The logic of online insurance
Richard Flinn explains why buying insurance online makes sense.
Sunday, July 1st 2001, 7:51PM
by P Richard Flinn
I am frequently startled at how much people spend. Very few keep a tight rein upon household costs - especially service costs (power, telephone, insurances, banking etc). Like the tide, they tend to rise incrementally.
Like any successful business, a household should review costs regularly.
I like to put major household services out "to tender" once every two years - which is to say, I like to have a competitive review to see if the same service can be purchased for less, or better services can be purchased for the same amount.
Insurance services fall into this category. As time passes, children grow and move out, my net worth rises: as a consequence, my insurance needs change.
Moreover, I find that I am more and more clear about what I want, not what insurance companies think that I need.
I have found, for example, that many insurance company’s depreciation schedules on cars are completely out of touch with market reality. Most people have insured their vehicles for far more than replacement cost - which results in unnecessarily high premiums.
Further, I have found that many house policies are assuming that house prices and building costs are still soaring as they did in times of high inflation. This can result in "mansion-like" replacement values being purchased via house insurance contracts.
Naturally, the exercise of putting basic household services up for tender carries its own costs.
That is why I like to do it in a semi-formal fashion, project style. Focus on the competitive tendering for two to three weeks, make decisions, then move on.
Increasingly I find the Internet is useful in this household tender process.
I have never been persuaded by the outlandish claims made for e-commerce.
However, there is a product/service type which seems particularly suitable for Internet commerce.
In most cases products/services with the following characteristics are appropriate:
- A well established or institutionalised product or service, usually backed by well-known brands, lends itself to Internet sales.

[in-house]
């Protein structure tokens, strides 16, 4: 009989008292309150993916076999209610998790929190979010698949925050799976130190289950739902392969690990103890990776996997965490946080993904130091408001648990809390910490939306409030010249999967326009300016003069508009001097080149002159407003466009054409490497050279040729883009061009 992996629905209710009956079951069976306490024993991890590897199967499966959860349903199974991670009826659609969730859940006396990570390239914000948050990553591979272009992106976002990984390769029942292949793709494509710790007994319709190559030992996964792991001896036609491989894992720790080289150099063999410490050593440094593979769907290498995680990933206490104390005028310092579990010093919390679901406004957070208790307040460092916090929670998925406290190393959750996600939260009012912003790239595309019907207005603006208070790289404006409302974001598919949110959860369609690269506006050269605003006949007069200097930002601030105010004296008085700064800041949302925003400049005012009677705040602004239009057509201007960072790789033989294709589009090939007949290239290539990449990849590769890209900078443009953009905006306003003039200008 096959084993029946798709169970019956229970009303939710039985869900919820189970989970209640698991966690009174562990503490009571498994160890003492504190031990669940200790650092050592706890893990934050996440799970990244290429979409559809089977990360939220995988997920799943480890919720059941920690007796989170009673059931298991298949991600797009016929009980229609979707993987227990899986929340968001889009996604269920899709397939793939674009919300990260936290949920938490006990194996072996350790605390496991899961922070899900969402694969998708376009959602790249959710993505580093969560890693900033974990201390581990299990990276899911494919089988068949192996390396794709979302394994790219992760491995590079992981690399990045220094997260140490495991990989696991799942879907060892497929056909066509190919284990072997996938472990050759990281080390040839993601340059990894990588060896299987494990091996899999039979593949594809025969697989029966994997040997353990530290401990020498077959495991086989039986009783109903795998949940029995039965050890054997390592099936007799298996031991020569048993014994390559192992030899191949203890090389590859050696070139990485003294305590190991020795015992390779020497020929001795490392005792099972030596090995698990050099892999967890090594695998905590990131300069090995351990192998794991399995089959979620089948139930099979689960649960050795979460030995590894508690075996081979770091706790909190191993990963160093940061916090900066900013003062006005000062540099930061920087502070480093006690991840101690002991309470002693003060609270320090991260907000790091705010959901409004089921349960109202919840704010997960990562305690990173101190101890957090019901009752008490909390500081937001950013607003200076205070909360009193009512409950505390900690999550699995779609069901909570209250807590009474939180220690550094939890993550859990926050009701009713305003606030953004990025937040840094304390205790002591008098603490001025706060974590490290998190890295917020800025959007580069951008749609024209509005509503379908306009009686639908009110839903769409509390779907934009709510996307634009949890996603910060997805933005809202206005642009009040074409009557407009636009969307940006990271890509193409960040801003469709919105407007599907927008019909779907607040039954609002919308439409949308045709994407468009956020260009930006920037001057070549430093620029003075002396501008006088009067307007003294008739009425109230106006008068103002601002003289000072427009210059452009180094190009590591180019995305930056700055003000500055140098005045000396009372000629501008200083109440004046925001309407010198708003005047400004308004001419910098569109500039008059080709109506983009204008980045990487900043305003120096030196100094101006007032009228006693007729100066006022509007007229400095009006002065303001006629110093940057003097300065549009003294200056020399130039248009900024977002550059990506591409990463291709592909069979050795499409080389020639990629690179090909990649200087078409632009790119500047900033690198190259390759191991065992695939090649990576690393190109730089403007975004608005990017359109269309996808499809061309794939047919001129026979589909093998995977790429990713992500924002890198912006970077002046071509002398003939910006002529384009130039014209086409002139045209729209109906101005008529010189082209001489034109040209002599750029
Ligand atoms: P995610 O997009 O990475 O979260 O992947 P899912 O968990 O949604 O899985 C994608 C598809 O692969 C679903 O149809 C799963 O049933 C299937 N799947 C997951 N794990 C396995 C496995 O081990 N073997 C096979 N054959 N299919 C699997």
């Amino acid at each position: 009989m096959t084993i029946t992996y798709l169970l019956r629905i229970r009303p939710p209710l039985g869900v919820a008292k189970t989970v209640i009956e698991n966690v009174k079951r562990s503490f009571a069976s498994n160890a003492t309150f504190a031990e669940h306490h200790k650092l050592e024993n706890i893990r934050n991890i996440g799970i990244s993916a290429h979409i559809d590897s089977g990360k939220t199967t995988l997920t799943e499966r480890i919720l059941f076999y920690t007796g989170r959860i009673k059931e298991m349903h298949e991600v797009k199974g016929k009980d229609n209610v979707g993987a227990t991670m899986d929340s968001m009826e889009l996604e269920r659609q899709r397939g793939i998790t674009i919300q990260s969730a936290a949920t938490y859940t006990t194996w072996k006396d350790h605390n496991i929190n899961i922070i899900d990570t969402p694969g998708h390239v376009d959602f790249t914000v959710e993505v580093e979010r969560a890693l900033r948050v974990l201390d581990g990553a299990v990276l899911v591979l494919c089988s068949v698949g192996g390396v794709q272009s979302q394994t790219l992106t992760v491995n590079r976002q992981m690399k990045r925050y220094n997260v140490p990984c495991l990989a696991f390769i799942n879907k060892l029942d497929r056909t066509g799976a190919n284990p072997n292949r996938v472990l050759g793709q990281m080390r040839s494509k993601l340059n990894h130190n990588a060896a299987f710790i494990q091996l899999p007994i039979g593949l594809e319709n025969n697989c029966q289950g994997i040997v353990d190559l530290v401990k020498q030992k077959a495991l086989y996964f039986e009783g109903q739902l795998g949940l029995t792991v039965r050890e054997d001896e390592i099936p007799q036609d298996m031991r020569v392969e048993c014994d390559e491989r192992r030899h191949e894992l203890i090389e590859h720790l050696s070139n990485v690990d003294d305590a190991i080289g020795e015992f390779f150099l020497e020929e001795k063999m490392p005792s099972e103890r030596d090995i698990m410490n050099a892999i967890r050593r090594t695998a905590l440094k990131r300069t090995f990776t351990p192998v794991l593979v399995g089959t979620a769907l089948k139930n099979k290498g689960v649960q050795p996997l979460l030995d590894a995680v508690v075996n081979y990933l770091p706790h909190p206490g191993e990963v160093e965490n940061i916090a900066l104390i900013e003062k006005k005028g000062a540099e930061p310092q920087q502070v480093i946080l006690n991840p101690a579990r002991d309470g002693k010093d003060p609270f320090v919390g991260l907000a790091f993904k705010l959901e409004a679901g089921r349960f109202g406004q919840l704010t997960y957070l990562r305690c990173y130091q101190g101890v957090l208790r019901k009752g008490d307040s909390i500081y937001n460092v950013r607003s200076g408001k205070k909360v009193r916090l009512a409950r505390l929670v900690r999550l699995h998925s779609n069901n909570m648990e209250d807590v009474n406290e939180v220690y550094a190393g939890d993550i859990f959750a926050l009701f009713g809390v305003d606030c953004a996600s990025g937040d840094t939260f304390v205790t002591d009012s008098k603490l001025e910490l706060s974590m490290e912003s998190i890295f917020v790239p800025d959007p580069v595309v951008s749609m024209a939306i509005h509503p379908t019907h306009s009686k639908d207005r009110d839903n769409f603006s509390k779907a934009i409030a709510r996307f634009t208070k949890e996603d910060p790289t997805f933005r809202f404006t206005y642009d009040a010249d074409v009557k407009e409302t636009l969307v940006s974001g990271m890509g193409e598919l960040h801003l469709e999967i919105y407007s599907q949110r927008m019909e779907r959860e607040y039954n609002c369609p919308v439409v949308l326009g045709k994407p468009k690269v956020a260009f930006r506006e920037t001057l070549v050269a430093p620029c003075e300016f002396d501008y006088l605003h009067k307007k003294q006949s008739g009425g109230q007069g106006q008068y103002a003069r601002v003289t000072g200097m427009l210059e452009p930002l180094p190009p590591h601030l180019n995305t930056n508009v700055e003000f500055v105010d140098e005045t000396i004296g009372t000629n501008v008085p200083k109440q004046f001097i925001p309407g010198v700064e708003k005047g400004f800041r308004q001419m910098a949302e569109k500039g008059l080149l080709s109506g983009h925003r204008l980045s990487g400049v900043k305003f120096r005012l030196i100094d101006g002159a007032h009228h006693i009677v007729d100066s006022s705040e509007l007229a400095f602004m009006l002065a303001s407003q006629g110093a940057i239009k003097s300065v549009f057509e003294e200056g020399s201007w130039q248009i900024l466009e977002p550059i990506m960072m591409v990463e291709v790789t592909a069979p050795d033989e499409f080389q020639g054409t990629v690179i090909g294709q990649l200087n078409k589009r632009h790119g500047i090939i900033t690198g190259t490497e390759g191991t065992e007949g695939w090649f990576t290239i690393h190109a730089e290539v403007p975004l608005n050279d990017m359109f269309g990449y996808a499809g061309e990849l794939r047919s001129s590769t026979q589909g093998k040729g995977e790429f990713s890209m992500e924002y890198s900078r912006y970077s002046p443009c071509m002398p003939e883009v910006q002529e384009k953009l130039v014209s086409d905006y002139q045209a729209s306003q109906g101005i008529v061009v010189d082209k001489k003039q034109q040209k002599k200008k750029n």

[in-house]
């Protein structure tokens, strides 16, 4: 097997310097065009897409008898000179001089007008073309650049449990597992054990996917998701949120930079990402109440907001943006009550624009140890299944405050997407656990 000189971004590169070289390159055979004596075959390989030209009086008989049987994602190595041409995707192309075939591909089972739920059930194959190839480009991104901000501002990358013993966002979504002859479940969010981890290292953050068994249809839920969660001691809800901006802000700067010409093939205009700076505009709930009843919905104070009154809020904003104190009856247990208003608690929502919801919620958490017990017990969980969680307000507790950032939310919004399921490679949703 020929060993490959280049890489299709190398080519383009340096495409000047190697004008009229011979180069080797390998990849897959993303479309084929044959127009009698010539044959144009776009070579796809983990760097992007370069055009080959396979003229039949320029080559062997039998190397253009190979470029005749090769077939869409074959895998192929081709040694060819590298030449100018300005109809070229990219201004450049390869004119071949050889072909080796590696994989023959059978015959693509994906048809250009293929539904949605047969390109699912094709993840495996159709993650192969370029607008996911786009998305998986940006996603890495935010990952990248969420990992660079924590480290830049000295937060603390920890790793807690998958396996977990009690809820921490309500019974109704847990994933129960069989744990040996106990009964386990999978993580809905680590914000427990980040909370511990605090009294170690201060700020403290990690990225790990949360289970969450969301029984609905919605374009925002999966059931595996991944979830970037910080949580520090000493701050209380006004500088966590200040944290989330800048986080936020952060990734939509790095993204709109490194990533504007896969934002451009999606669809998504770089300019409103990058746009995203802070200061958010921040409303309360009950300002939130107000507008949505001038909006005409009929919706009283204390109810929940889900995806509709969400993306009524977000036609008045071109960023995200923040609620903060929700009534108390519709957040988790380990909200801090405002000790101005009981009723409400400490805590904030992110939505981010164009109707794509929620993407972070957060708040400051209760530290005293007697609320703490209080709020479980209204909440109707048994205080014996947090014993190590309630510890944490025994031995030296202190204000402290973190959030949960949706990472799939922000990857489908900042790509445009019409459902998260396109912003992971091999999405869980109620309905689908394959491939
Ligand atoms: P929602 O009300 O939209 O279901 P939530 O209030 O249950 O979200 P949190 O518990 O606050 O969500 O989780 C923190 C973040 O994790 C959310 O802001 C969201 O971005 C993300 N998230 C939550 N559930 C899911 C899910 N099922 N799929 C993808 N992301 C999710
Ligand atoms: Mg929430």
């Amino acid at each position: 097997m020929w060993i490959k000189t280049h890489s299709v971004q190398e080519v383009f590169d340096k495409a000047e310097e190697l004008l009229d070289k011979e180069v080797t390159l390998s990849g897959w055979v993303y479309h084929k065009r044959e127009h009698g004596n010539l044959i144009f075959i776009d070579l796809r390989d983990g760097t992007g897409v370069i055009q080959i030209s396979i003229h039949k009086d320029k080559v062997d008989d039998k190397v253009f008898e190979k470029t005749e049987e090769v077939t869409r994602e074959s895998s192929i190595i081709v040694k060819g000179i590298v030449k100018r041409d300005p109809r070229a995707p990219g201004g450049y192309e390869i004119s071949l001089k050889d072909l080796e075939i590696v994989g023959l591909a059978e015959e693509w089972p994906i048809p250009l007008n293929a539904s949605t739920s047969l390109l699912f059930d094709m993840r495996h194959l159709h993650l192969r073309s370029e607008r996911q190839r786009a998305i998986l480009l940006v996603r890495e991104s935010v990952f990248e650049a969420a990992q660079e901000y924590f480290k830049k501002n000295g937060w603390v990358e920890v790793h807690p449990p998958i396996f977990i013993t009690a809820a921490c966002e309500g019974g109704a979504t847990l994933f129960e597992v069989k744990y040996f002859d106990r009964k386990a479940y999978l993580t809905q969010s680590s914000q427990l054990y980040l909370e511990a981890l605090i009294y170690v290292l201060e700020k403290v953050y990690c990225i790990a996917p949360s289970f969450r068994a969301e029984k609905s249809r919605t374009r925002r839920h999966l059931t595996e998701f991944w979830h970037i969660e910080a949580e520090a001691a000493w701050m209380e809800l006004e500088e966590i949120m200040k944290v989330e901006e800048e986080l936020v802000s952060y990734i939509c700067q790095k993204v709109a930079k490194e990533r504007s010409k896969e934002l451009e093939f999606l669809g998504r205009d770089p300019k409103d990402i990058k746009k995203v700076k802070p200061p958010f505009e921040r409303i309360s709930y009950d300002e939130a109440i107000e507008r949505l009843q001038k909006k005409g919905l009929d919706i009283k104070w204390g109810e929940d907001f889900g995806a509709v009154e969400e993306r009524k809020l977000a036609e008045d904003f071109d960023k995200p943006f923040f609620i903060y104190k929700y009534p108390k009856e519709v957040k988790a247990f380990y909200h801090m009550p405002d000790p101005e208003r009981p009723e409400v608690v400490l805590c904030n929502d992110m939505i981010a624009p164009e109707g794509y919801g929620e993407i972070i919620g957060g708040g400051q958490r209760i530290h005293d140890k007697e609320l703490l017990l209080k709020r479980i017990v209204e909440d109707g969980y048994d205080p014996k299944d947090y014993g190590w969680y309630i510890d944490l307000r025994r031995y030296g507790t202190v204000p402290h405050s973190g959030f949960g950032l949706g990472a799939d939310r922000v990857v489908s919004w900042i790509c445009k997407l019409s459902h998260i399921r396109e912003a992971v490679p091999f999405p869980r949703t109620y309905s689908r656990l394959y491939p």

For example, most people who are interested already know enough about the latest Ford Falcon to be confident in making customised feature selection via the Internet. They are confident because there is no doubt about the basic integrity of the product, nor the strength of the company that will stand behind the brand.
Insurance fits into this category. Provided the contract is being offered by a well-established institutional brand, life cover is life cover is life cover—and the 'net is a perfect medium over which to make customised features selection and price comparison.
- A real, substantial added value that results from purchasing via the 'net can make good commercial sense for both product manufacturer, distributor and consumer. This value can either be in the form of higher consumer utility (for example, getting the exact colour Ford Falcon I want), or lower cost, or both.
One would expect that distribution costs of financial services via the 'net would be lower. Therefore, I would expect to pay less than buying via a full-service distribution channel, which would involve being served by trained sales staff.
Insurance services fit into the same category. Because I am making my own decisions, based upon information passively provided, and I am not dealing with a human sales agent, I expect that the costs will be less. If they are not, there is little incentive or reason to purchase insurance via the Net.
- It is best if the product or service purchased via the 'met requires relatively little after sales service. Once again, insurance services fall into this category. After the contract has been entered into and the purchase concluded, the contract itself does not need intensive service or follow-up.
Of course, if I need to make a claim, I will want very effective service - but in most cases I will use the claim systems of the company from which I purchased the insurance contract. Buying from an established company will help ensure effective service when it comes to making a claim.
In New Zealand we have not yet seen many successful examples of Internet commerce. I believe one reason is that many companies have not thought about how e-commerce should fit into their overall business strategy so that it enhances their strategy, rather than undermines it. We have seen too many instances of the latter.
If Internet commerce is to succeed, it must add a distinctive value to the customer - rather than simply be one more way of allowing a customer to access a product or service. Moreover, the products or services made available over the 'net should be susceptible to the dynamics of 'net based distribution: well-known products, with established brand names, capable of customisation, and preferably with little after sales service required.
AssureDirect has the makings of being an example of very successful Internet commerce. It has the right ingredients.
P. Richard Flinn is a Director PRF Consulting.
P. Richard Flinn is manager wholesale business markets investment services at ASB Bank. Director PRF Consulting
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